Earlier this week, China’s Ministry of Industry and Information Technology released draft plans for strengthening the country’s cybersecurity industry over the next three years.
It comes as part of a larger effort to shore up data privacy and governance in China, the Cyberspace Administration of China over the weekend also proposed draft rules for regulating data-rich tech companies. The rules would require companies with over 1 million users–like social media platform TikTok to undergo security reviews before listing overseas.
This comes on the heels of a serious show of force from the Chinese government. Quartz’s Jane Li writes that Didi, the world’s largest ride-hailing service, (following the first national security review of a Chinese tech giant) was banned from all app stores in China after its IPO. Reporting from the Wall street Journal indicates that the Chinese government asked Didi to undergo auditing before listing in the U.S., citing security concerns.
According to reporting by Time’s Charlie Campbell, the shift in regulation is a show of force from the Chinese government in response to the outsized power and potential systemic impact of tech companies: “Last year Alibaba was fined a record-breaking $2.75 billion for antitrust violations, while the IPO of its fintech arm, Ant Group, was nixed. Dozens of other firms have been fined or sternly warned.”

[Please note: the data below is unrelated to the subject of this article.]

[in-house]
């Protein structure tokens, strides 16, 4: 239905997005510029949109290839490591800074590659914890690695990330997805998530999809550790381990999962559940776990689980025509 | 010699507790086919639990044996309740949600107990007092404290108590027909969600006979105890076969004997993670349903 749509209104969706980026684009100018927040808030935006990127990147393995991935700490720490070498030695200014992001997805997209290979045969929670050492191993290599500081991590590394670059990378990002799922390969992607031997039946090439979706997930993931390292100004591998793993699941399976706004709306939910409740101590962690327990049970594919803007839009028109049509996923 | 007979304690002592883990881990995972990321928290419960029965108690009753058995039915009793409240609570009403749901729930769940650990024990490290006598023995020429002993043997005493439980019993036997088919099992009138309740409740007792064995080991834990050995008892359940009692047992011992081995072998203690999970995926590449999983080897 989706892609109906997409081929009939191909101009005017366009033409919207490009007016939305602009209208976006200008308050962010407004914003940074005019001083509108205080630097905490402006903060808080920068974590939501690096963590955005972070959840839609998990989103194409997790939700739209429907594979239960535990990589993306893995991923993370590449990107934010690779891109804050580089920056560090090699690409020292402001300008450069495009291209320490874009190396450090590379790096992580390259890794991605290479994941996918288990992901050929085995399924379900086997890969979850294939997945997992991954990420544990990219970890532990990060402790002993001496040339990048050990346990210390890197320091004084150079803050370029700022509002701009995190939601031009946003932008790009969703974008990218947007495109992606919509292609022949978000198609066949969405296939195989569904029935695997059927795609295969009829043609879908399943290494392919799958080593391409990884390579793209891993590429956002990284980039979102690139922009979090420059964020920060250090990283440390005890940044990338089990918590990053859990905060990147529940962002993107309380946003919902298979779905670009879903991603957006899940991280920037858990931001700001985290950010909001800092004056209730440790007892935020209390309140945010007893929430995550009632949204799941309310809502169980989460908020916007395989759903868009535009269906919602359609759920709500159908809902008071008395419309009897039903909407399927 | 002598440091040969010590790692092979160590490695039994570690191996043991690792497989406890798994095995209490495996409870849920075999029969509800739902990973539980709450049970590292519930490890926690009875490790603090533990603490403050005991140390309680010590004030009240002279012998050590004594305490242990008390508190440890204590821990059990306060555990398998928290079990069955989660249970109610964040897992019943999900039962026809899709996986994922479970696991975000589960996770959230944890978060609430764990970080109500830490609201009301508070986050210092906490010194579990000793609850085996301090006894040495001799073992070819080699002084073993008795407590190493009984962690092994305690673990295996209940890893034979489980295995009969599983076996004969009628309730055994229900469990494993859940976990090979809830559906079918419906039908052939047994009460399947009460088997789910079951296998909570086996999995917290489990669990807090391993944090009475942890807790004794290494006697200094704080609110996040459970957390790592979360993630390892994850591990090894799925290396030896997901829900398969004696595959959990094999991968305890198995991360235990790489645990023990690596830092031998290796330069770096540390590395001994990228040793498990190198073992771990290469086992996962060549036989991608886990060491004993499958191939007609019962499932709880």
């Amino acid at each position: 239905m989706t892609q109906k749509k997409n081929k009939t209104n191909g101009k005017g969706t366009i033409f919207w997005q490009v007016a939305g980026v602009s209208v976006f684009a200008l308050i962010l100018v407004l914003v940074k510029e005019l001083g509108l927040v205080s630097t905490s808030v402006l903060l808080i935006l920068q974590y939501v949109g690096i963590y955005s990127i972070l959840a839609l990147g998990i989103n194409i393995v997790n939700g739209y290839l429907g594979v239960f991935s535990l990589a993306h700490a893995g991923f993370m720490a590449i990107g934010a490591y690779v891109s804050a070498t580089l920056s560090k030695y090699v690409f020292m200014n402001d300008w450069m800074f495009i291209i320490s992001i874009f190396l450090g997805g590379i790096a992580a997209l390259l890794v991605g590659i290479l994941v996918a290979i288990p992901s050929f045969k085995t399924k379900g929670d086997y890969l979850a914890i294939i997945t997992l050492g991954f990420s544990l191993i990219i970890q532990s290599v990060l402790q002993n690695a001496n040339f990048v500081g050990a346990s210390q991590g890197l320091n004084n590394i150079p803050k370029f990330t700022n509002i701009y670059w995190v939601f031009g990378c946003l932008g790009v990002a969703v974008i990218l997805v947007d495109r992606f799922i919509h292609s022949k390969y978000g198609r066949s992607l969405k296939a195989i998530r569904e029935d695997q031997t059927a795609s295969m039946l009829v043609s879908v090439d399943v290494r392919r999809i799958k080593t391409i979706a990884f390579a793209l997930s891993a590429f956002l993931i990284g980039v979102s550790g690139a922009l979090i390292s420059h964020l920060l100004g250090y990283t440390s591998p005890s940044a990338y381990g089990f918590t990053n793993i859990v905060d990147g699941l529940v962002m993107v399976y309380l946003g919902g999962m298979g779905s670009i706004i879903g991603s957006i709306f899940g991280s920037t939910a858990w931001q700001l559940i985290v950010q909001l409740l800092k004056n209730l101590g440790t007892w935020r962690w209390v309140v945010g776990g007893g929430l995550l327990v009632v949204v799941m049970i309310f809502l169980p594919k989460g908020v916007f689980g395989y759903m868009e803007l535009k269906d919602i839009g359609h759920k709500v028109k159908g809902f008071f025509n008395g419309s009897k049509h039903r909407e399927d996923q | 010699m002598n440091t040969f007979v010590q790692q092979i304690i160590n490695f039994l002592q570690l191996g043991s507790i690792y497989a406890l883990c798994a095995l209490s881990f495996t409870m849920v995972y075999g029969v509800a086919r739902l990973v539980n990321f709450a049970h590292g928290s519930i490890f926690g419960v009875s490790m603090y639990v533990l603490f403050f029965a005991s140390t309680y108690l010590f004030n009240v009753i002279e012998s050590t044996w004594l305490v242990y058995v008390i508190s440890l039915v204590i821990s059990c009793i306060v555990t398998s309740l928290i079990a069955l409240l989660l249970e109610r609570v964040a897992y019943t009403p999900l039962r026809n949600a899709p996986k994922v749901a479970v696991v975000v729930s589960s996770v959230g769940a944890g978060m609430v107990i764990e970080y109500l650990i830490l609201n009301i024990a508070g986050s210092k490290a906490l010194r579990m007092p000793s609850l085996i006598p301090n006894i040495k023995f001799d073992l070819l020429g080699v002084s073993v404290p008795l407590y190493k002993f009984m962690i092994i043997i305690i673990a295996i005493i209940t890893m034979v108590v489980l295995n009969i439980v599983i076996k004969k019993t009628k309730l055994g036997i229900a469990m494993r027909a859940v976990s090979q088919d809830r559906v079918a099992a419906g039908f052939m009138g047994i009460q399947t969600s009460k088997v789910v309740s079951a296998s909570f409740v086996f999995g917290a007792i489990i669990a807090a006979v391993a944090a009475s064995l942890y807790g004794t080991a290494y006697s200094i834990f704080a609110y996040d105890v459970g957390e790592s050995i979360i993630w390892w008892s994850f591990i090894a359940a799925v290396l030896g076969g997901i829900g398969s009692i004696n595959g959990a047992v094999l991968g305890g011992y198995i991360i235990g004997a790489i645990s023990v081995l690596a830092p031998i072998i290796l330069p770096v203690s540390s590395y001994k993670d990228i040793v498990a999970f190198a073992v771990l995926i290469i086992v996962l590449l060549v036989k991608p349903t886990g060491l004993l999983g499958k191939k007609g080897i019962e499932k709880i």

The shift comes, writes Campbell, because “China is waking up to the fact that data is the new gold and it needs explicit rules to govern how it is accumulated and shared. In April 2020, China released a policy document that significantly listed data as a “factor of production” alongside the four traditional factors of socialist economic policy: land, labor, capital and technology.”
If data is the new gold, then the war to secure it could be considered the new gold rush.